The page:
Gener8tor to Make Startups From Scratch in Revamped Milwaukee Program
[Updated 6/14/19, 10:25 am CT. See below.] Gener8tor, a Wisconsin-based organization with a growing network of startup accelerators across the Midwest, is shaking up the format of its flagship Milwaukee program in a bid to catalyze entrepreneurship among locals.
Instead of seeking applications from existing startups located around the world, this fall’s Gener8tor program in Milwaukee will invest $100,000 each in five teams of primarily local technologists that will build ventures from scratch. Gener8tor emphasized this point in a press release announcing the new structure: Applicants will not be considered if they have a clearly formed startup idea or an existing product.
Selected teams will work closely with Gener8tor’s staff to “identify and build a mutually agreed upon product with high growth potential,” the organization says. It didn’t specify which types of products or sectors might be targeted. Gener8tor also did not say in the release whether it will give preference to teams with people who have started and led companies in the past, but says its “ideal teams” will be growth-minded; have deep expertise in a particular field or technology; and be comfortable in “situations of extreme uncertainty.”
The program will run for four months—a month longer than Gener8tor’s typical equity-based accelerators. (The group also operates shorter, free programs that provide a variety of services but don’t make equity investments.) During the last month of the overhauled Milwaukee program, Gener8tor says it will connect the five new startups with its network of angel investors and venture capital firms to seek additional funding to grow their fledgling businesses.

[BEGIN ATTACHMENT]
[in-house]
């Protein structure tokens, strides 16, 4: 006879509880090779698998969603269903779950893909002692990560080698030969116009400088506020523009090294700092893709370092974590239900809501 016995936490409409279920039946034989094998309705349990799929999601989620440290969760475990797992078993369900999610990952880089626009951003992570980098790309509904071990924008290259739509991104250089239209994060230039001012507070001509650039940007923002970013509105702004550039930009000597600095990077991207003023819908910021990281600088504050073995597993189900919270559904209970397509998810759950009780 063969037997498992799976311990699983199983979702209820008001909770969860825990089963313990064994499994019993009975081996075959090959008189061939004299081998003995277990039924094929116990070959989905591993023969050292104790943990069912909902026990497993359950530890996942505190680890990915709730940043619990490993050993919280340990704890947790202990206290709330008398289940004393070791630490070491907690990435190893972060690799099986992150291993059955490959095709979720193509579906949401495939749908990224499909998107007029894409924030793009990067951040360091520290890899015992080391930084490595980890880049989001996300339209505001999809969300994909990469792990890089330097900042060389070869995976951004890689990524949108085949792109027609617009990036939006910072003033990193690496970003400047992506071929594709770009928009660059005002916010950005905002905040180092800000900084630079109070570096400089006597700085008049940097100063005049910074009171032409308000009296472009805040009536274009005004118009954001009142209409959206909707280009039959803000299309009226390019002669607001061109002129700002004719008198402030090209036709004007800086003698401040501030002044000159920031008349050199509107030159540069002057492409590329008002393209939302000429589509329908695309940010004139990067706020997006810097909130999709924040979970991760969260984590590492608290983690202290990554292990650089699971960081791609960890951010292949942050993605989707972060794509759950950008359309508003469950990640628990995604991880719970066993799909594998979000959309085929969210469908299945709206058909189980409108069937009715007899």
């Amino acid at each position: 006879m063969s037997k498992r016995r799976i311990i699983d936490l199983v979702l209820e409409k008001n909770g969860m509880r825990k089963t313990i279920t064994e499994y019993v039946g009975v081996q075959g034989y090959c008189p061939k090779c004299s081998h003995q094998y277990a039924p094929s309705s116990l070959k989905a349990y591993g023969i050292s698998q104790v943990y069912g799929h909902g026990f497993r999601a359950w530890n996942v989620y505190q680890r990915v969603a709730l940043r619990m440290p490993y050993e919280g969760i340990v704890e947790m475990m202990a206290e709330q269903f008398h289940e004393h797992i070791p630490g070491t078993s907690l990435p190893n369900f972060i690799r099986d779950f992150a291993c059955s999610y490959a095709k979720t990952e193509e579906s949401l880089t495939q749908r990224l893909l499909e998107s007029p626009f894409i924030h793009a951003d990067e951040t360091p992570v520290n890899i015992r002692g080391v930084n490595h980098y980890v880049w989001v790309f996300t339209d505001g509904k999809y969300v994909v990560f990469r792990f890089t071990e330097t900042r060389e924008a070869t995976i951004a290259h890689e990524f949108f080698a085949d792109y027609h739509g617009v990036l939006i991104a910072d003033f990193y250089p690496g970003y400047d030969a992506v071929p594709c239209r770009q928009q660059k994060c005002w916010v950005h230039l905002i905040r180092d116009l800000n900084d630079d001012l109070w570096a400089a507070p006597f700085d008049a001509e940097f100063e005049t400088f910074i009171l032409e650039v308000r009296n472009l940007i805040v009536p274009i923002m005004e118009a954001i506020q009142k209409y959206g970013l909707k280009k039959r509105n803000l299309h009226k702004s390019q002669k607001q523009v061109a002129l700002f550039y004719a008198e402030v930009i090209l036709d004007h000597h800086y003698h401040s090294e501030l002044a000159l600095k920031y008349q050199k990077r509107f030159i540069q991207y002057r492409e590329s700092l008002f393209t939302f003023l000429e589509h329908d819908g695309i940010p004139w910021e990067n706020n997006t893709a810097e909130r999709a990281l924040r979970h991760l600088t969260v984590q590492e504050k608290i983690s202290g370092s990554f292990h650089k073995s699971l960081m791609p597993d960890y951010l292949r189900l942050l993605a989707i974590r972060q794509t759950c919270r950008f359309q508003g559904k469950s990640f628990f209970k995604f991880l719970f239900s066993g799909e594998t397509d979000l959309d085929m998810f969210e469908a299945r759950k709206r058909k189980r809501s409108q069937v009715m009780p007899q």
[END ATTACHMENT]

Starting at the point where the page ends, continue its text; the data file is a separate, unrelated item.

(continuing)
This new model is only being planned for Gener8tor’s upcoming Milwaukee program, the organization says. Its other equity-based accelerators located around the Midwest will continue investing primarily in existing startups and supporting them with 12-week mentorship sessions.
The move follows Gener8tor’s announcement in February that it would this year invest in building one startup from scratch in each of its equity-based accelerators, alongside the five existing startups accepted into each cohort. Ideas for these brand-new startups, part of an initiative called “Accelerator Studio,” are being sourced from Gener8tor and its corporate partners.
Gener8tor’s Accelerator Studio program and the expanded version it will try in Milwaukee are a departure from the typical short-term, equity-based accelerator approach. This model has proliferated across the globe since the mid-2000s, popularized by outfits such as Techstars and Y Combinator, which has churned out well-known tech companies like Airbnb, Reddit, and Dropbox (NASDAQ: DBX).
But the studio format certainly isn’t new. There are lots of venture studios that help spawn and nurture new startups, and often invest in them. Such organizations include High Alpha in Indianapolis, Betaworks in New York, and Pioneer Square Labs in Seattle. Some of these groups have an explicit focus on spurring entrepreneurship and economic development in their backyards—TitletownTech in Green Bay, WI, is one of example. And Gener8tor isn’t the only startup accelerator adding venture studio programs to its offerings; Techstars launched one in January. [Techstars info added.—Eds.]
Milwaukee is an intriguing choice for Gener8tor’s latest experiment with venture creation. Wisconsin’s largest city has many of the ingredients that make up successful tech hubs, but it has struggled to turn its assets into a thriving startup scene—often getting overshadowed by Madison, its smaller neighbor 80 miles to the west. We’ll see whether Gener8tor’s new effort can have a meaningful impact.
Gener8tor planned to announce the changes to its Milwaukee program Thursday evening at an event in Madison showcasing the latest cohort of startups to graduate from its equity-based accelerator program in that city. In a prepared statement shared before the event, Ben Stanley, managing director of Gener8tor’s Madison and Milwaukee accelerators, explained some of the thinking behind the Milwaukee initiative:
“Our mission has always been to build infrastructure that enables communities to reinvest [in] themselves and in their best and brightest. Gener8tor’s products work best when we are able to effectively motivate locals to invest in locals, and we feel strongly this change speaks very directly to our mission.”